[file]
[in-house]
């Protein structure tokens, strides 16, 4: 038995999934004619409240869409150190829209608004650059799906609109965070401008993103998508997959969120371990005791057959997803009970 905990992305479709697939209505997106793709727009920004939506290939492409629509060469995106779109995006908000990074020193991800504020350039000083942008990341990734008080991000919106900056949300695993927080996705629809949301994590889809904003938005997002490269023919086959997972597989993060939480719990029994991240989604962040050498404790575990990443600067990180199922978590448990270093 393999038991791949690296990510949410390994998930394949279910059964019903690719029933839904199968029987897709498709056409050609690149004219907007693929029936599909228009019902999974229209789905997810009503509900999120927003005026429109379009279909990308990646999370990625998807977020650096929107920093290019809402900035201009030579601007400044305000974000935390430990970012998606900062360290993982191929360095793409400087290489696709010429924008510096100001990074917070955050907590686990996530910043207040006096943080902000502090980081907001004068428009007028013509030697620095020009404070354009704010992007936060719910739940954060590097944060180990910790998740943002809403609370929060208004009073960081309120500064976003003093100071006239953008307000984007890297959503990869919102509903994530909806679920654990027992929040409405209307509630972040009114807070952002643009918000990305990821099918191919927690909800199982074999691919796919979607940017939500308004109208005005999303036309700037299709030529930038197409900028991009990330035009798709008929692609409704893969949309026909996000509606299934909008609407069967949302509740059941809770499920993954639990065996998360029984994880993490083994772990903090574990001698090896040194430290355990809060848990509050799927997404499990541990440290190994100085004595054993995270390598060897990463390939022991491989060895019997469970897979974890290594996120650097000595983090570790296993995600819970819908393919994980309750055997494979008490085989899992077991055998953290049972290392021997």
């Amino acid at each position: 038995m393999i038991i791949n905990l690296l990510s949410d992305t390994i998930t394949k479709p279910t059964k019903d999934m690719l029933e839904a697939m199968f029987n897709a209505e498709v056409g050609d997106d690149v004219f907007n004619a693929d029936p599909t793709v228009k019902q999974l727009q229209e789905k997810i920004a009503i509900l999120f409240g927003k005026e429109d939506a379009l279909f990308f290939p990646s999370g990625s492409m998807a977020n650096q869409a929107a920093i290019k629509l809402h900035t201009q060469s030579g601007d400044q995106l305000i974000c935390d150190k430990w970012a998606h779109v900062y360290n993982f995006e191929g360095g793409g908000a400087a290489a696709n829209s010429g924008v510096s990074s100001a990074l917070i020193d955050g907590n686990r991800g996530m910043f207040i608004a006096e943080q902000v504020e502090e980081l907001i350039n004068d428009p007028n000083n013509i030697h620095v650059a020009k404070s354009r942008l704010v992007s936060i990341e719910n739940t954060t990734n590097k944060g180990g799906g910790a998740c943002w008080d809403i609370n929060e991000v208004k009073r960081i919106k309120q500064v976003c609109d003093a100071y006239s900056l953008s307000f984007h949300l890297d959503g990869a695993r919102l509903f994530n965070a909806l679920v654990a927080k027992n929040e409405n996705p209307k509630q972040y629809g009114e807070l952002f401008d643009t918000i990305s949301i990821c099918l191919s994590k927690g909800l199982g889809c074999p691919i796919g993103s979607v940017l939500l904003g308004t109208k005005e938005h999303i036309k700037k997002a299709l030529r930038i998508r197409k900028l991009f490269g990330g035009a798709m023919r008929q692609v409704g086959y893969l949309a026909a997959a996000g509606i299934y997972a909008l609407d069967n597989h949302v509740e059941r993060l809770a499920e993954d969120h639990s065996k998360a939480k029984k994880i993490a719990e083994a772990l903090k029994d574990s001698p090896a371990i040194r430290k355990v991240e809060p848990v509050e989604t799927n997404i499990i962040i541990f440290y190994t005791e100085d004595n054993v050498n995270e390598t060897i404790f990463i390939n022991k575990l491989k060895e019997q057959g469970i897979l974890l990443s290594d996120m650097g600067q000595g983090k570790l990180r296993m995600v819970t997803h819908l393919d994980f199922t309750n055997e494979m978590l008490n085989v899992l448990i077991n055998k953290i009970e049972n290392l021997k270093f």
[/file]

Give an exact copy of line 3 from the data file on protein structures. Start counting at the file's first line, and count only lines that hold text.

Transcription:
């Amino acid at each position: 038995m393999i038991i791949n905990l690296l990510s949410d992305t390994i998930t394949k479709p279910t059964k019903d999934m690719l029933e839904a697939m199968f029987n897709a209505e498709v056409g050609d997106d690149v004219f907007n004619a693929d029936p599909t793709v228009k019902q999974l727009q229209e789905k997810i920004a009503i509900l999120f409240g927003k005026e429109d939506a379009l279909f990308f290939p990646s999370g990625s492409m998807a977020n650096q869409a929107a920093i290019k629509l809402h900035t201009q060469s030579g601007d400044q995106l305000i974000c935390d150190k430990w970012a998606h779109v900062y360290n993982f995006e191929g360095g793409g908000a400087a290489a696709n829209s010429g924008v510096s990074s100001a990074l917070i020193d955050g907590n686990r991800g996530m910043f207040i608004a006096e943080q902000v504020e502090e980081l907001i350039n004068d428009p007028n000083n013509i030697h620095v650059a020009k404070s354009r942008l704010v992007s936060i990341e719910n739940t954060t990734n590097k944060g180990g799906g910790a998740c943002w008080d809403i609370n929060e991000v208004k009073r960081i919106k309120q500064v976003c609109d003093a100071y006239s900056l953008s307000f984007h949300l890297d959503g990869a695993r919102l509903f994530n965070a909806l679920v654990a927080k027992n929040e409405n996705p209307k509630q972040y629809g009114e807070l952002f401008d643009t918000i990305s949301i990821c099918l191919s994590k927690g909800l199982g889809c074999p691919i796919g993103s979607v940017l939500l904003g308004t109208k005005e938005h999303i036309k700037k997002a299709l030529r930038i998508r197409k900028l991009f490269g990330g035009a798709m023919r008929q692609v409704g086959y893969l949309a026909a997959a996000g509606i299934y997972a909008l609407d069967n597989h949302v509740e059941r993060l809770a499920e993954d969120h639990s065996k998360a939480k029984k994880i993490a719990e083994a772990l903090k029994d574990s001698p090896a371990i040194r430290k355990v991240e809060p848990v509050e989604t799927n997404i499990i962040i541990f440290y190994t005791e100085d004595n054993v050498n995270e390598t060897i404790f990463i390939n022991k575990l491989k060895e019997q057959g469970i897979l974890l990443s290594d996120m650097g600067q000595g983090k570790l990180r296993m995600v819970t997803h819908l393919d994980f199922t309750n055997e494979m978590l008490n085989v899992l448990i077991n055998k953290i009970e049972n290392l021997k270093f």